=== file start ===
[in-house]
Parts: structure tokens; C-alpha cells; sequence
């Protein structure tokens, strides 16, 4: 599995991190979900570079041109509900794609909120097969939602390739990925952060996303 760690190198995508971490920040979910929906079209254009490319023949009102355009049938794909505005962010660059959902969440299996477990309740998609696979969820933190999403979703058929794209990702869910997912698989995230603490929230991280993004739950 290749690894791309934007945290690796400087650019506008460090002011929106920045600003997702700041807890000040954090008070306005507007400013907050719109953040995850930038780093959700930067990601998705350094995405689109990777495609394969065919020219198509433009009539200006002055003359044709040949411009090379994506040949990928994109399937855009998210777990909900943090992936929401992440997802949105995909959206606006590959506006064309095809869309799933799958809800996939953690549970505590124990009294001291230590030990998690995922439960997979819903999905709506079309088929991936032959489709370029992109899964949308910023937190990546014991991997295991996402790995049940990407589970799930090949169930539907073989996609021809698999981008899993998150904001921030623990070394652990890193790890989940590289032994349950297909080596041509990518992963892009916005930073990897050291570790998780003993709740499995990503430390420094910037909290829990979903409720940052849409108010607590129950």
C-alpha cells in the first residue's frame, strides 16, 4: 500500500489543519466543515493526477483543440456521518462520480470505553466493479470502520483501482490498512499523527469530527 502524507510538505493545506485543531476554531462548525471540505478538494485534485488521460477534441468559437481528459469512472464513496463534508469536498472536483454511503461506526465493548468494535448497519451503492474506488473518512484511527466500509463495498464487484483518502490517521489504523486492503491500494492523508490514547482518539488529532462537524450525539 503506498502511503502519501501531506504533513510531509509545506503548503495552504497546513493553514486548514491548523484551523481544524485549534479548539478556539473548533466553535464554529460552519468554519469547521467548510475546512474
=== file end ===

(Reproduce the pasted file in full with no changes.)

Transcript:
[in-house]
Parts: structure tokens; C-alpha cells; sequence
């Protein structure tokens, strides 16, 4: 599995991190979900570079041109509900794609909120097969939602390739990925952060996303 760690190198995508971490920040979910929906079209254009490319023949009102355009049938794909505005962010660059959902969440299996477990309740998609696979969820933190999403979703058929794209990702869910997912698989995230603490929230991280993004739950 290749690894791309934007945290690796400087650019506008460090002011929106920045600003997702700041807890000040954090008070306005507007400013907050719109953040995850930038780093959700930067990601998705350094995405689109990777495609394969065919020219198509433009009539200006002055003359044709040949411009090379994506040949990928994109399937855009998210777990909900943090992936929401992440997802949105995909959206606006590959506006064309095809869309799933799958809800996939953690549970505590124990009294001291230590030990998690995922439960997979819903999905709506079309088929991936032959489709370029992109899964949308910023937190990546014991991997295991996402790995049940990407589970799930090949169930539907073989996609021809698999981008899993998150904001921030623990070394652990890193790890989940590289032994349950297909080596041509990518992963892009916005930073990897050291570790998780003993709740499995990503430390420094910037909290829990979903409720940052849409108010607590129950």
C-alpha cells in the first residue's frame, strides 16, 4: 500500500489543519466543515493526477483543440456521518462520480470505553466493479470502520483501482490498512499523527469530527 502524507510538505493545506485543531476554531462548525471540505478538494485534485488521460477534441468559437481528459469512472464513496463534508469536498472536483454511503461506526465493548468494535448497519451503492474506488473518512484511527466500509463495498464487484483518502490517521489504523486492503491500494492523508490514547482518539488529532462537524450525539 503506498502511503502519501501531506504533513510531509509545506503548503495552504497546513493553514486548514491548523484551523481544524485549534479548539478556539473548533466553535464554529460552519468554519469547521467548510475546512474